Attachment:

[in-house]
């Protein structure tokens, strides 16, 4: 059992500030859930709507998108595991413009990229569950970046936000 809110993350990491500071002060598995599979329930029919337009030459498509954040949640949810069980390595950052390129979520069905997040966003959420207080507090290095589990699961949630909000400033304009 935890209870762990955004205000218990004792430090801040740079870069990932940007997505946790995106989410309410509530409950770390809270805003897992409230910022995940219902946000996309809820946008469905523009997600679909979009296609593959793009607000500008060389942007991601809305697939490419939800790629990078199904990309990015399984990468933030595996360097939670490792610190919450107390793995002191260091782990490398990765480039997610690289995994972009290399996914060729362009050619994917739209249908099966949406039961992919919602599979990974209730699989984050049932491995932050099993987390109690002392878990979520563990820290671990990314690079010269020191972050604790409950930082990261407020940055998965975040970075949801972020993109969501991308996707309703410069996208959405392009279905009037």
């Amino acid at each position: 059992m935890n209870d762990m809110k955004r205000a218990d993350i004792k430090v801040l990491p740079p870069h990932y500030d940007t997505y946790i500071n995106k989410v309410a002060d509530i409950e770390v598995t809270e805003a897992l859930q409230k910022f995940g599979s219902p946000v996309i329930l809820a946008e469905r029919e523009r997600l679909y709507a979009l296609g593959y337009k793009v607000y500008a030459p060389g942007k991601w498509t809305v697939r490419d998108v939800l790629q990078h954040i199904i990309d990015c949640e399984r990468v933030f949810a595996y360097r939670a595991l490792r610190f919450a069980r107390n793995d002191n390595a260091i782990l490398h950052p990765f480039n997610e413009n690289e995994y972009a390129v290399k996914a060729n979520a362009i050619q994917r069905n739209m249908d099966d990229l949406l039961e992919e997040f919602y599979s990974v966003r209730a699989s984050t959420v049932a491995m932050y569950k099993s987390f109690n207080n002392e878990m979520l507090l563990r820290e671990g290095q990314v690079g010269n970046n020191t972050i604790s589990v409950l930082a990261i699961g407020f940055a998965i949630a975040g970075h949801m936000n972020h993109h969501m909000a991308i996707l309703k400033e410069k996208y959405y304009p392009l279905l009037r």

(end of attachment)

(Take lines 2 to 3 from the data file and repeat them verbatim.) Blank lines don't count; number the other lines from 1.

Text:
């Protein structure tokens, strides 16, 4: 059992500030859930709507998108595991413009990229569950970046936000 809110993350990491500071002060598995599979329930029919337009030459498509954040949640949810069980390595950052390129979520069905997040966003959420207080507090290095589990699961949630909000400033304009 935890209870762990955004205000218990004792430090801040740079870069990932940007997505946790995106989410309410509530409950770390809270805003897992409230910022995940219902946000996309809820946008469905523009997600679909979009296609593959793009607000500008060389942007991601809305697939490419939800790629990078199904990309990015399984990468933030595996360097939670490792610190919450107390793995002191260091782990490398990765480039997610690289995994972009290399996914060729362009050619994917739209249908099966949406039961992919919602599979990974209730699989984050049932491995932050099993987390109690002392878990979520563990820290671990990314690079010269020191972050604790409950930082990261407020940055998965975040970075949801972020993109969501991308996707309703410069996208959405392009279905009037």
């Amino acid at each position: 059992m935890n209870d762990m809110k955004r205000a218990d993350i004792k430090v801040l990491p740079p870069h990932y500030d940007t997505y946790i500071n995106k989410v309410a002060d509530i409950e770390v598995t809270e805003a897992l859930q409230k910022f995940g599979s219902p946000v996309i329930l809820a946008e469905r029919e523009r997600l679909y709507a979009l296609g593959y337009k793009v607000y500008a030459p060389g942007k991601w498509t809305v697939r490419d998108v939800l790629q990078h954040i199904i990309d990015c949640e399984r990468v933030f949810a595996y360097r939670a595991l490792r610190f919450a069980r107390n793995d002191n390595a260091i782990l490398h950052p990765f480039n997610e413009n690289e995994y972009a390129v290399k996914a060729n979520a362009i050619q994917r069905n739209m249908d099966d990229l949406l039961e992919e997040f919602y599979s990974v966003r209730a699989s984050t959420v049932a491995m932050y569950k099993s987390f109690n207080n002392e878990m979520l507090l563990r820290e671990g290095q990314v690079g010269n970046n020191t972050i604790s589990v409950l930082a990261i699961g407020f940055a998965i949630a975040g970075h949801m936000n972020h993109h969501m909000a991308i996707l309703k400033e410069k996208y959405y304009p392009l279905l009037r």